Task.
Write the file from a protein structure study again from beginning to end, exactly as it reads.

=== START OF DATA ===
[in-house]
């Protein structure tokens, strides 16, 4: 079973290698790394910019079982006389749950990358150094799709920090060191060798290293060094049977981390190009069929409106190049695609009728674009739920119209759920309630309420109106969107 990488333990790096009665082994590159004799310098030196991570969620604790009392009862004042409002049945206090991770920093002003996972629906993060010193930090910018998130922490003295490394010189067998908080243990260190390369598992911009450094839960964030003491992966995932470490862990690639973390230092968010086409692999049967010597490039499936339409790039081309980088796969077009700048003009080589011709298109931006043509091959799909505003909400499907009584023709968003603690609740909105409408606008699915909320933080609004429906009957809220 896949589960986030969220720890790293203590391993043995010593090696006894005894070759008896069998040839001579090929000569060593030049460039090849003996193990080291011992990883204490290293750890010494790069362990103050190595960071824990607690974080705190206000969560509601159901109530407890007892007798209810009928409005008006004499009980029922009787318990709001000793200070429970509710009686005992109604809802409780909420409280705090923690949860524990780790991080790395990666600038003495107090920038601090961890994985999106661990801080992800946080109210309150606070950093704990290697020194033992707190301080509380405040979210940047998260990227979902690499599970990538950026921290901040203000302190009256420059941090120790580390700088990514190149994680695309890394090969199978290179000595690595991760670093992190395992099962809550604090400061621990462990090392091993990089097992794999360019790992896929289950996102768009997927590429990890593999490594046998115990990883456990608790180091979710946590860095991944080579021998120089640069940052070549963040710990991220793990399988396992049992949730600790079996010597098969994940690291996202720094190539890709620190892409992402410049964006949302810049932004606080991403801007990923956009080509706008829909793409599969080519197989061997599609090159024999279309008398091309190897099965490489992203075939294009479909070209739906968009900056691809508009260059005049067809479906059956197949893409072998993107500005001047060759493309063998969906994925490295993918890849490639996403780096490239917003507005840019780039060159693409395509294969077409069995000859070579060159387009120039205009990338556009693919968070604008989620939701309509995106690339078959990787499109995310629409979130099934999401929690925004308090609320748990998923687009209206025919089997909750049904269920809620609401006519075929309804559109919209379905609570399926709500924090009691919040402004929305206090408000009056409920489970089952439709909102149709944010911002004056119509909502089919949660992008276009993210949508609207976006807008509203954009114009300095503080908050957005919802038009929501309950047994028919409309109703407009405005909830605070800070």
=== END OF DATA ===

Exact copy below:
[in-house]
């Protein structure tokens, strides 16, 4: 079973290698790394910019079982006389749950990358150094799709920090060191060798290293060094049977981390190009069929409106190049695609009728674009739920119209759920309630309420109106969107 990488333990790096009665082994590159004799310098030196991570969620604790009392009862004042409002049945206090991770920093002003996972629906993060010193930090910018998130922490003295490394010189067998908080243990260190390369598992911009450094839960964030003491992966995932470490862990690639973390230092968010086409692999049967010597490039499936339409790039081309980088796969077009700048003009080589011709298109931006043509091959799909505003909400499907009584023709968003603690609740909105409408606008699915909320933080609004429906009957809220 896949589960986030969220720890790293203590391993043995010593090696006894005894070759008896069998040839001579090929000569060593030049460039090849003996193990080291011992990883204490290293750890010494790069362990103050190595960071824990607690974080705190206000969560509601159901109530407890007892007798209810009928409005008006004499009980029922009787318990709001000793200070429970509710009686005992109604809802409780909420409280705090923690949860524990780790991080790395990666600038003495107090920038601090961890994985999106661990801080992800946080109210309150606070950093704990290697020194033992707190301080509380405040979210940047998260990227979902690499599970990538950026921290901040203000302190009256420059941090120790580390700088990514190149994680695309890394090969199978290179000595690595991760670093992190395992099962809550604090400061621990462990090392091993990089097992794999360019790992896929289950996102768009997927590429990890593999490594046998115990990883456990608790180091979710946590860095991944080579021998120089640069940052070549963040710990991220793990399988396992049992949730600790079996010597098969994940690291996202720094190539890709620190892409992402410049964006949302810049932004606080991403801007990923956009080509706008829909793409599969080519197989061997599609090159024999279309008398091309190897099965490489992203075939294009479909070209739906968009900056691809508009260059005049067809479906059956197949893409072998993107500005001047060759493309063998969906994925490295993918890849490639996403780096490239917003507005840019780039060159693409395509294969077409069995000859070579060159387009120039205009990338556009693919968070604008989620939701309509995106690339078959990787499109995310629409979130099934999401929690925004308090609320748990998923687009209206025919089997909750049904269920809620609401006519075929309804559109919209379905609570399926709500924090009691919040402004929305206090408000009056409920489970089952439709909102149709944010911002004056119509909502089919949660992008276009993210949508609207976006807008509203954009114009300095503080908050957005919802038009929501309950047994028919409309109703407009405005909830605070800070």